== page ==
We know that many GPs feel uncomfortable discussing end of life issues. Society is in denial about death, and talking about it remains taboo. The 2013 annual British Public Attitudes Survey found that only one in three patients have a will. Despite 70% claiming that they are comfortable talking about death, the same proportion of patients admits that it has not discussed anything with family or friends. By having such conversations, it can help patients be more in control.
At my practice, a colleague of mine and I wanted to do more to support members of the local community in having such conversations. We believe that they can be held in a social as well as in a medical context.
We felt that a community-based approach was most appropriate in order to encourage patients to have conversations around their kitchen tables with friends or family, about issues to do with death, dying and bereavement. I gathered a small group of patients from the local community who had an interest in this area. The original group included a community association representative, a district nurse, a church leader, and a community palliative care specialist nurse in addition to myself and another doctor.
What we did
The group met to define the aim of the project, to give it a name, and to plan how to move forwards. Our logo was designed by a sixth former in a local school.
The first public event was manning a stand at a local ‘Senior Health Fair’. We answered questions, listened, and had leaflets available from Dying Matters and from the NHS organ and tissue donation scheme, as well as copies of ‘Planning your future care – a guide’ (National End of Life Care Programme).
To launch the project we held a workshop in the community, inviting local residents to help shape the way the project should move forward. Coverage by the local media was incredibly helpful. As a result of the workshop we planned a series of local events.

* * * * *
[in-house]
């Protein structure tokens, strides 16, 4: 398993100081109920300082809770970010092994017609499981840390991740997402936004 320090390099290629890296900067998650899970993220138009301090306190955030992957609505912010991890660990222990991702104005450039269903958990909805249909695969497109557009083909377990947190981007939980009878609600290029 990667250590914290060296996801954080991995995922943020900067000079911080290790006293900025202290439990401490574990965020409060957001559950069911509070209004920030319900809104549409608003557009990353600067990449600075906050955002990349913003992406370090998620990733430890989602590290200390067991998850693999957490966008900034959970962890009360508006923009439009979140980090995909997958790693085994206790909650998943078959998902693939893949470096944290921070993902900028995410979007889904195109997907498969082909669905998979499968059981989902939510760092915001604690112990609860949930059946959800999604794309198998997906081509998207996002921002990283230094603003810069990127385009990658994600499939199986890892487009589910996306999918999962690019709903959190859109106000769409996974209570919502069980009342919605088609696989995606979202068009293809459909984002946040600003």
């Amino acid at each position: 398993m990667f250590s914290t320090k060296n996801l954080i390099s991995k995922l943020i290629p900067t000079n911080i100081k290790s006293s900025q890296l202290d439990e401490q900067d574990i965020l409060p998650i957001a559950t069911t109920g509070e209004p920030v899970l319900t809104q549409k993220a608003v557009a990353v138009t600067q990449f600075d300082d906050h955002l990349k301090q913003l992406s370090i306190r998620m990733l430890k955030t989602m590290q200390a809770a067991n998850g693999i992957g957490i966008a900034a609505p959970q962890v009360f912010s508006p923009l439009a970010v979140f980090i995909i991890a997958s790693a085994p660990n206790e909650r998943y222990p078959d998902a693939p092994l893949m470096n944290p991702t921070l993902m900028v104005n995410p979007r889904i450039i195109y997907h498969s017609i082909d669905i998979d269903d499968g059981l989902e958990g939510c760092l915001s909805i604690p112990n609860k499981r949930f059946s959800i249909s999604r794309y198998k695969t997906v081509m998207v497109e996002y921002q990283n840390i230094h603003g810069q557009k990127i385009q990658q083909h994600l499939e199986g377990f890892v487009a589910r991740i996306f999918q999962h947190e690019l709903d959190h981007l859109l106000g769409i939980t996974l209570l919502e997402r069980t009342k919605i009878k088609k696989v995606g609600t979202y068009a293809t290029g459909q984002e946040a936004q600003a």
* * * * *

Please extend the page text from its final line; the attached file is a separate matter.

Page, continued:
During Dying Matters week in May we presented the play ‘Home Death’ by Nell Dunn, followed by a panel discussion. This event was a sell out, indicating to us the latent interest there is to address end of life issues and to have an opportunity to discuss them.
The local library agreed to host a photographic exhibition (‘Small Actions, Big Difference’ by Nadia Bettega) that captured the way patients respond to conversations about death.
We started to run the Finity Cafe, to give patients an opportunity to pick up information about planning for the end of life, and to talk about it too – with coffee and cake.
The initiative cost little to set up, events were generally hosted for little or nothing, and any costs were met by myself and by colleague.
The subject matter can cause quite polarised responses, and dealing with these in a sensitive and appropriate way can be challenging. However the overwhelmingly positive response from many has been very encouraging. It remains a challenge to provide the right forum for raising these issues for various members of the community – to reach those of all ages in an appropriate way.
We have no figures to demonstrate that the actions we have taken have made any difference to individual’s experience at the end of life, or their families. We do not know whether their preferred place of care has been met more often.
However, we do know that there is a desire to talk about the important issues to do with end of life, and when they do this patients appear to feel more in control. There have been more conversations about end of life issues than there would otherwise have been (more than 100 patients have come to various events we held, and many patients have taken home leaflets to read). Local awareness of such issues is certainly higher than it was before we started.
We have now established an operational group and a trustee group. Our future plans include developing a series of talks, in addition to going to speak to different community groups. We have developed a website (www.finity.org.uk) with information and links to both local community initiatives and national groups. We would be very happy to talk to others who are interested in setting up a similar group in their locality.
Dr Jo Withers is a GP in Wendover, Buckinghamshire.